For centuries, some indigenous groups in South America have relied on a brew made from the parts of a local vine and a shrub. The effects of this drink, called ayahuasca, would begin with severe vomiting and diarrhea, but the real reason for drinking the tea was the hallucinating that followed. These visions were thought to uncover the secrets of the drinker's poor health and point the way to a cure. Modern techniques have revealed that one of the compounds underlying these mystic experiences is the psychoactive drug harmine. What these first users of ayahuasca couldn't have known was that, one day, this ingredient in their enlightening brew would be positioned as a key to treating diabetes. Such a cure is a long way off, but researchers took another step toward it when they combined naturally occurring harmine with a...

Read More

Only the tip of the iceberg: How toxins cause disease

Although the word toxin sounds scary, most people don't grasp precisely how toxins interact with human physiology and how long this has been a problem for humans. Doctors noticed almost two hundred years ago that toxins like mercury were causing "mad hatter disease." It was also known that toxicity from leaded water pipes was a major cause of the decline of the Roman Empire. But in the past, these toxins were largely limited to occupational exposure. Only people who performed certain specific tasks- coal miners, who inhale coal dust, for example-were known to be casualties. Doctors didn't consider the rest of the population to be at risk. But with the explosion of industrial activity and products, that has changed. Following more research, scientists and perceptive clinicians now better understand that toxicity affects most-if not all-of the population. The more research...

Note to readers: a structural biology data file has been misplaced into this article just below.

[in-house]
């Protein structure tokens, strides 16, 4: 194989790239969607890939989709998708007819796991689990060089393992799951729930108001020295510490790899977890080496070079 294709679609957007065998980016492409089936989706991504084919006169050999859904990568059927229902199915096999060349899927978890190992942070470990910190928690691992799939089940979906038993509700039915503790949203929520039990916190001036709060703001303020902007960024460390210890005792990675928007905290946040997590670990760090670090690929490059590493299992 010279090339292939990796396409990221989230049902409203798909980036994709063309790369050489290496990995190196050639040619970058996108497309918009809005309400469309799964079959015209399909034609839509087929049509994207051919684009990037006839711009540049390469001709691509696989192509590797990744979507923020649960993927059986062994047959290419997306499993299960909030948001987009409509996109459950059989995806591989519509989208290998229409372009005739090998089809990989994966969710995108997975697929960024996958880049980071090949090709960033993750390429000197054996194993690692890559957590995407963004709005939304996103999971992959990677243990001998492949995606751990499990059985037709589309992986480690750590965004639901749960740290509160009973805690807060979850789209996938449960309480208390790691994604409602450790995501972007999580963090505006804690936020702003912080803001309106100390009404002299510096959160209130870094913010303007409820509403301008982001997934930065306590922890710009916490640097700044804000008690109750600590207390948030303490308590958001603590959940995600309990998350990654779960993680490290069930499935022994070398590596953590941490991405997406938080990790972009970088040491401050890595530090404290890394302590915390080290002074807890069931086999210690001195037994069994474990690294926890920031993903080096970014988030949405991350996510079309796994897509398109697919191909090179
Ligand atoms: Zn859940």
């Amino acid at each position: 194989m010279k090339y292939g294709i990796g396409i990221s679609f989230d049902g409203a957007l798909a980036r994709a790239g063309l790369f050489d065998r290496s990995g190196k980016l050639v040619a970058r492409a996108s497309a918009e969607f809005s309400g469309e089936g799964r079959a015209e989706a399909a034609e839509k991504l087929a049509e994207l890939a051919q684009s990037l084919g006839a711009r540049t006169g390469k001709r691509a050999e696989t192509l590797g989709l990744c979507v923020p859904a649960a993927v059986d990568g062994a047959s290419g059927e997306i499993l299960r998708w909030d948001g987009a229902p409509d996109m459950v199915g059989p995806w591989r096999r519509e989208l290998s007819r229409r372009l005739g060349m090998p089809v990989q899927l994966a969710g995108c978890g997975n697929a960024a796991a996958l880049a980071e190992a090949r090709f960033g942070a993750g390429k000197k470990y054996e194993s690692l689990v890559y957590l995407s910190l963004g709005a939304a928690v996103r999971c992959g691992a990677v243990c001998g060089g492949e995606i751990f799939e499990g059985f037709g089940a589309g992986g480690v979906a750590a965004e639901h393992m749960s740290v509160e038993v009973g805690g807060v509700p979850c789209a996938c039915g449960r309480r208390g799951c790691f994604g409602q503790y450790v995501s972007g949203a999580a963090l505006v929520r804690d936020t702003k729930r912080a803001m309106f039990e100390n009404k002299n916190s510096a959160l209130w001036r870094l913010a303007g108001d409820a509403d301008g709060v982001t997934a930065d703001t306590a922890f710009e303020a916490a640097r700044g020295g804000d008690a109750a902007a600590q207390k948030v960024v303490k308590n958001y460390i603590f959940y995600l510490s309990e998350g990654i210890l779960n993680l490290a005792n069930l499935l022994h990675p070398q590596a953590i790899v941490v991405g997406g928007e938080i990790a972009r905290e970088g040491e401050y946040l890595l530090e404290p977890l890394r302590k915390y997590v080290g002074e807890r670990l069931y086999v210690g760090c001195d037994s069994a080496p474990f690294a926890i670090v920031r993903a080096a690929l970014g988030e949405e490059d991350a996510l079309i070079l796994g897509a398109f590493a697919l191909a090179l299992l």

Read More

Clean your room! The problem with completing household chores in a timely manner

Chores are the worst. I'm trying to construct an alternative theory of myself in which I'm a tidy person. It's not going well. Walking my recycling from my apartment to the trash room down the hall takes me anywhere from two minutes to a month. I hate looking at broken-down boxes and empty LaCroix cans in my apartment, but studies say humans are bad at prioritizing long-term goals over instant gratification, and I apparently find doing anything else much more gratifying. It doesn't take a scientist to explain why I might put off other things, such as doing my dishes. Those are annoying and kind of gross, and the primary reward is just being able to use them in the future. Still, at a certain point, the anxiety of not having done these tasks surpasses the annoyance of doing them...

Read More

Information overload: Attention is not a resource but a way of being alive to the world

We are drowning in information, while starving for wisdom.' Those were the words of the American biologist E O Wilson at the turn of the century. Fast forward to the smartphone era, and it's easy to believe that our mental lives are now more fragmentary and scattered than ever. The 'attention economy' is a phrase that's often used to make sense of what's going on: it puts our attention as a limited resource at the center of the informational ecosystem, with our various alerts and notifications locked in a constant battle to capture it. That's a helpful narrative in a world of information overload, and one in which our devices and apps are intentionally designed to get us hooked. Moreover, besides our own mental wellbeing, the attention economy offers a way of looking at some important social problems: from the...

Read More

Multimillion $ industry: Colonoscopy found to be far more ‘dangerous and potentially deadly’ than previously thought

The procedure known as colonoscopies as a prophylactic for colon cancer is a multimillion dollar industry. Every year, over 14 million perfectly healthy individuals age 50 and up, submit themselves to this invasive procedure hoping to detect colorectal cancer. But is it really effective? It's a Painful and Dangerous Procedure It's actually far more dangerous-and potentially deadly-than they'd like to admit. According The Annals Of Internal Medicine's report on colonoscopies, an estimated 70,000 (0.5%) will be injured or killed by a complication related to this procedure. This figure is 22% higher than the annual deaths from colorectal cancer itself - the very disease the device was designed to prevent. According to the Telemark Polyp Study I, colonoscopies actually increase mortality by 57% . For every person saved by a colonoscopy, 56 people suffer serious injury. A person can live for...

Read More